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The Keeper of Lost Things: A Novel
The Keeper of Lost Things: A Novel
The Keeper of Lost Things: A Novel
Audiobook8 hours

The Keeper of Lost Things: A Novel

Written by Ruth Hogan

Narrated by Jane Collingwood and Sandra Duncan

Rating: 4 out of 5 stars

4/5

()

About this audiobook

A charming, clever, and quietly moving debut novel of of endless possibilities and joyful discoveries that explores the promises we make and break, losing and finding ourselves, the objects that hold magic and meaning for our lives, and the surprising connections that bind us.

Lime green plastic flower-shaped hair bobbles—Found, on the playing field, Derrywood Park, 2nd September.

Bone china cup and saucer—

Found, on a bench in Riveria Public Gardens, 31st October.

Anthony Peardew is the keeper of lost things. Forty years ago, he carelessly lost a keepsake from his beloved fiancée, Therese. That very same day, she died unexpectedly. Brokenhearted, Anthony sought consolation in rescuing lost objects—the things others have dropped, misplaced, or accidently left behind—and writing stories about them. Now, in the twilight of his life, Anthony worries that he has not fully discharged his duty to reconcile all the lost things with their owners. As the end nears, he bequeaths his secret life’s mission to his unsuspecting assistant, Laura, leaving her his house and and all its lost treasures, including an irritable ghost.

Recovering from a bad divorce, Laura, in some ways, is one of Anthony’s lost things. But when the lonely woman moves into his mansion, her life begins to change. She finds a new friend in the neighbor’s quirky daughter, Sunshine, and a welcome distraction in Freddy, the rugged gardener. As the dark cloud engulfing her lifts, Laura, accompanied by her new companions, sets out to realize Anthony’s last wish: reuniting his cherished lost objects with their owners.

Long ago, Eunice found a trinket on the London pavement and kept it through the years. Now, with her own end drawing near, she has lost something precious—a tragic twist of fate that forces her to break a promise she once made.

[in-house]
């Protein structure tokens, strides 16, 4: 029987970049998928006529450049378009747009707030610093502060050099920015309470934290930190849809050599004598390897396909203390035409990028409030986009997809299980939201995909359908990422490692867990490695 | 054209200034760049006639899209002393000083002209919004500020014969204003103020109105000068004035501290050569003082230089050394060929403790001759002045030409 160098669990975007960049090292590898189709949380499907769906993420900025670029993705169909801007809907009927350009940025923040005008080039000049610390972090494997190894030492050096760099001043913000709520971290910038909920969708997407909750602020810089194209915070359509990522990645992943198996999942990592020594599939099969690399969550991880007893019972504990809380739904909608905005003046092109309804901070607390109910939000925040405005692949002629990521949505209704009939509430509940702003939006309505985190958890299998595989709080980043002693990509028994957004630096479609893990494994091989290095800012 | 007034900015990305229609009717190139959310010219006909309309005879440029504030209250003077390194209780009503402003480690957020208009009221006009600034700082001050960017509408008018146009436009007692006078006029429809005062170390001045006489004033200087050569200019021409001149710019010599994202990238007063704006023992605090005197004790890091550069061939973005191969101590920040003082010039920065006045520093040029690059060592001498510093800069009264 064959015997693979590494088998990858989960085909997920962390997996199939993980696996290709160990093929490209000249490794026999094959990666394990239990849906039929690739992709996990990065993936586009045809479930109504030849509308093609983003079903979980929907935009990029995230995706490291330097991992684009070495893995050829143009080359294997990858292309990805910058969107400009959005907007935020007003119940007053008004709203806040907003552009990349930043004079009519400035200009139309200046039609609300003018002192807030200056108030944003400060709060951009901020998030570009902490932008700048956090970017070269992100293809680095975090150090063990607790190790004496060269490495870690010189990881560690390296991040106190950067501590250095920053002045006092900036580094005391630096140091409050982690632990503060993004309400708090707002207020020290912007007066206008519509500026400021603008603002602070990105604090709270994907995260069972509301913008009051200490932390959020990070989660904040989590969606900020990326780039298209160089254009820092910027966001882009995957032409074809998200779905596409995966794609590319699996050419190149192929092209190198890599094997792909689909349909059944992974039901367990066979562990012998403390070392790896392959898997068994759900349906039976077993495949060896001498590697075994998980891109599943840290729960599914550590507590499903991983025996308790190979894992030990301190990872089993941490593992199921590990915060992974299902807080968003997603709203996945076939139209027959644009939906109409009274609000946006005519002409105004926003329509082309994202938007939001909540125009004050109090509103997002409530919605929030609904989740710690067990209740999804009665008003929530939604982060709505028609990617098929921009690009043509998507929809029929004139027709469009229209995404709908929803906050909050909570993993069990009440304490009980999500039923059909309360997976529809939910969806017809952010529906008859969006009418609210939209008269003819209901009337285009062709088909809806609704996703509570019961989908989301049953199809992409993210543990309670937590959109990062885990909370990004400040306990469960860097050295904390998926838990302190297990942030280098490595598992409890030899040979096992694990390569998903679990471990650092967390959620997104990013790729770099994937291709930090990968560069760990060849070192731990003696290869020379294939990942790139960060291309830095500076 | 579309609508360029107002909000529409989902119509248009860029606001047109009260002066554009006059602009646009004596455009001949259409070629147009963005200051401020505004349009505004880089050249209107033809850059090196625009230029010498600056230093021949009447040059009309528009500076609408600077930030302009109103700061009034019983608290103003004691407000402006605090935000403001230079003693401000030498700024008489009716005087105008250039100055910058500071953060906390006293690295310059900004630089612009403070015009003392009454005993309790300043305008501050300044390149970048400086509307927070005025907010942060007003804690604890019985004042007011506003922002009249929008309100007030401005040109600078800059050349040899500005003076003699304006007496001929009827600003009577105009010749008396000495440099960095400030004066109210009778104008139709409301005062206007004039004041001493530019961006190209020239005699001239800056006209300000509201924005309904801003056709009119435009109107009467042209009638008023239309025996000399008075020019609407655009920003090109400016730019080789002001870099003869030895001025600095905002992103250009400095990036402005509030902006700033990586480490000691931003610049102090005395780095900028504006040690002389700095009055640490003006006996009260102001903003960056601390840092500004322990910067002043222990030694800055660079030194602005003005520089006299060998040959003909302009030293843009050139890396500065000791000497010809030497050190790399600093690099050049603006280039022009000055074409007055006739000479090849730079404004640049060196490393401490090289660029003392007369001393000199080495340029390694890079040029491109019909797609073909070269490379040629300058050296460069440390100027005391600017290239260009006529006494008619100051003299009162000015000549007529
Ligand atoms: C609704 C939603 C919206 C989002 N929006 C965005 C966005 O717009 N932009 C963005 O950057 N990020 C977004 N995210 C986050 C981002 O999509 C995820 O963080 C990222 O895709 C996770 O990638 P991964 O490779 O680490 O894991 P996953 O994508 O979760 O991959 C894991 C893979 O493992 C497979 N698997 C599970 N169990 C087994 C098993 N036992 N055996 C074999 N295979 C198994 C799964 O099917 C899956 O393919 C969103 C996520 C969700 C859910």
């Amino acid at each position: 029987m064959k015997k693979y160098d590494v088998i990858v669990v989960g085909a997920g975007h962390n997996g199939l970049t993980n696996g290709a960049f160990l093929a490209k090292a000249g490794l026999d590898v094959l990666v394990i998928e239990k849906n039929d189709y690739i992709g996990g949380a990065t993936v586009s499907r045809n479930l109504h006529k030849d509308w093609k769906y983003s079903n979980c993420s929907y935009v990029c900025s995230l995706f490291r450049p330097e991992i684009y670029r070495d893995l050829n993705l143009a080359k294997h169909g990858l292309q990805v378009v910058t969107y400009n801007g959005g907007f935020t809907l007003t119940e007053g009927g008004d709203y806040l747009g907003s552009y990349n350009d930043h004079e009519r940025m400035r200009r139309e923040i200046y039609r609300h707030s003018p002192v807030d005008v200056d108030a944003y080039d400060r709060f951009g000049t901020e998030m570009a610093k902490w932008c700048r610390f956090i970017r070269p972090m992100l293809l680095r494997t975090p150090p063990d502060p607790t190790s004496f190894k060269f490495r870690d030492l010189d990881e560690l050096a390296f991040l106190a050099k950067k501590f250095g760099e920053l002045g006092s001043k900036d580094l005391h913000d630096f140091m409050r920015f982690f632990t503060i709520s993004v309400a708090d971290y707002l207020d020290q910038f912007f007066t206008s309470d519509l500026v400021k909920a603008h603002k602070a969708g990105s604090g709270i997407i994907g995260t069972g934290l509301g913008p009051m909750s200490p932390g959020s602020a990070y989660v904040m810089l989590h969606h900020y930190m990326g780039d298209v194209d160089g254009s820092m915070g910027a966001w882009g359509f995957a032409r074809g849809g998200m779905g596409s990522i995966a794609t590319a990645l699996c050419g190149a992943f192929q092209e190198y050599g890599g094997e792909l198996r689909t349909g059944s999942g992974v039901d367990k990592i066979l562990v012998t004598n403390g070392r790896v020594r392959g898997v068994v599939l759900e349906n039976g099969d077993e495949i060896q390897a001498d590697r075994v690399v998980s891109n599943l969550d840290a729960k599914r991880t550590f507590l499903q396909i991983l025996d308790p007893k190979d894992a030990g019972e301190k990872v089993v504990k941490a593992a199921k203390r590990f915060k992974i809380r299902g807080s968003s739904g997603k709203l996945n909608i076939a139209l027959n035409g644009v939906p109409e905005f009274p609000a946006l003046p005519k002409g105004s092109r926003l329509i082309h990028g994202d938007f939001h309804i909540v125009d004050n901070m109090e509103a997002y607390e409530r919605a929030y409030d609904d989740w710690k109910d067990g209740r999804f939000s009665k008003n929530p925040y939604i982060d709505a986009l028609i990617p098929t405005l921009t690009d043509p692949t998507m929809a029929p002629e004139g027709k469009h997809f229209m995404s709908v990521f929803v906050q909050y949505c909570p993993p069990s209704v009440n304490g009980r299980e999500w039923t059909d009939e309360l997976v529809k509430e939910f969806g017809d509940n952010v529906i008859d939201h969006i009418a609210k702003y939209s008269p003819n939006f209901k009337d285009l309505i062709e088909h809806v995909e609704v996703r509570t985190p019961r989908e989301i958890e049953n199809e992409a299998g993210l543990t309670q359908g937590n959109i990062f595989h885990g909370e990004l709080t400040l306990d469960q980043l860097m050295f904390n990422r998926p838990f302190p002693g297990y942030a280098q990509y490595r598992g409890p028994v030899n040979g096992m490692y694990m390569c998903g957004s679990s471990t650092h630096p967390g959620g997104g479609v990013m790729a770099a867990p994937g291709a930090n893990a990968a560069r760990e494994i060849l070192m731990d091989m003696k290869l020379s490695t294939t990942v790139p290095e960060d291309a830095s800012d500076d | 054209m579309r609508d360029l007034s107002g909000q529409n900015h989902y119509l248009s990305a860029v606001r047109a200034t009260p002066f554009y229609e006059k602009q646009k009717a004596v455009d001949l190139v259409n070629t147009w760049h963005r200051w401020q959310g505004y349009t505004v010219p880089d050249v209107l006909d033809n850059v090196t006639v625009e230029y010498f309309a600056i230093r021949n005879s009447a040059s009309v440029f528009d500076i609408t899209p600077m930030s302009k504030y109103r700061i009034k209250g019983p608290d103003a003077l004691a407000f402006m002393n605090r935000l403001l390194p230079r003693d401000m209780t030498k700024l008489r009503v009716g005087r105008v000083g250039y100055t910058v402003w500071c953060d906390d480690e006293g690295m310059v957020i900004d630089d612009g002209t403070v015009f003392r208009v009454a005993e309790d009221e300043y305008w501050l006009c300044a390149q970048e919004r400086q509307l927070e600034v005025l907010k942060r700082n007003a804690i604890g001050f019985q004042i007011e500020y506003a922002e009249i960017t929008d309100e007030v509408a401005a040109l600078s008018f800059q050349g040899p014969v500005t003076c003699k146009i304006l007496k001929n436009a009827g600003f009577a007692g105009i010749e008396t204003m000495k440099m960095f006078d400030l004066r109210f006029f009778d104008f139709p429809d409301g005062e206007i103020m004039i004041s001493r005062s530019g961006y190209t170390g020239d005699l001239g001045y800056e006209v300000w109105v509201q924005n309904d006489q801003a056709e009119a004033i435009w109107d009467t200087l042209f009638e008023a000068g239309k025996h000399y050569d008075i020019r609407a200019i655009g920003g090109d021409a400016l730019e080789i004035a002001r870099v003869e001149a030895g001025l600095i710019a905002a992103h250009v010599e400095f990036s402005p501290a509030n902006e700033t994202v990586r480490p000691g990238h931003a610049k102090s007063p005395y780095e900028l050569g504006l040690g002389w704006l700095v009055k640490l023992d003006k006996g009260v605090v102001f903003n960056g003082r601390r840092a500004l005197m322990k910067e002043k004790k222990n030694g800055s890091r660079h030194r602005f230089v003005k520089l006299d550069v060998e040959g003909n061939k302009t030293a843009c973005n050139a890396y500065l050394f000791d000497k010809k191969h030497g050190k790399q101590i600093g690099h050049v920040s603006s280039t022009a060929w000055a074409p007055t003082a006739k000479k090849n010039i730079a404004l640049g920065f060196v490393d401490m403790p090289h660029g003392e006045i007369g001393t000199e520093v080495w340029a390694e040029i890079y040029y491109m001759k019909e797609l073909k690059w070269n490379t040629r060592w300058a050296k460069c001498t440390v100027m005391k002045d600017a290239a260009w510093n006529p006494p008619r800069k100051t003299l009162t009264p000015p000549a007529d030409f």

As the Keeper of Lost Objects, Laura holds the key to Anthony and Eunice’s redemption. But can she unlock the past and make the connections that will lay their spirits to rest?

Full of character, wit, and wisdom, The Keeper of Lost Things is heartwarming tale that will enchant fans of The Particular Sadness of Lemon Cake, Garden Spells, Mrs Queen Takes the Train, and The Silver Linings Playbook.

LanguageEnglish
PublisherHarperAudio
Release dateFeb 21, 2017
ISBN9780062660541
The Keeper of Lost Things: A Novel
Author

Ruth Hogan

Ruth Hogan describes herself as a “rapacious reader, writer, and incorrigible magpie” whose own love of small treasures and curiosities and the people around her inspired her first novel. She lives north of London.

Reviews for The Keeper of Lost Things

Rating: 3.8882497945768284 out of 5 stars
4/5

1,217 ratings108 reviews

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  • Rating: 4 out of 5 stars
    4/5
    Nice cover. Good story. I like finding lost things, but never thought to write stories about them, true or not.
  • Rating: 4 out of 5 stars
    4/5
    A pleasant little book; I suppose I’d call it a mild paranormal romance, with both the paranormal and romance parts understated. The protagonist is a recently divorced lady acting as a housekeeper for an eccentric London author collects and meticulously catalogs random objects he finds on his walks – the “Lost Things” of the title; there’s a parallel story of a publisher’s secretary; one of the fun things is how the two tales eventually merge. A little predictable but still fun. Can’t say too much more lest spoilers.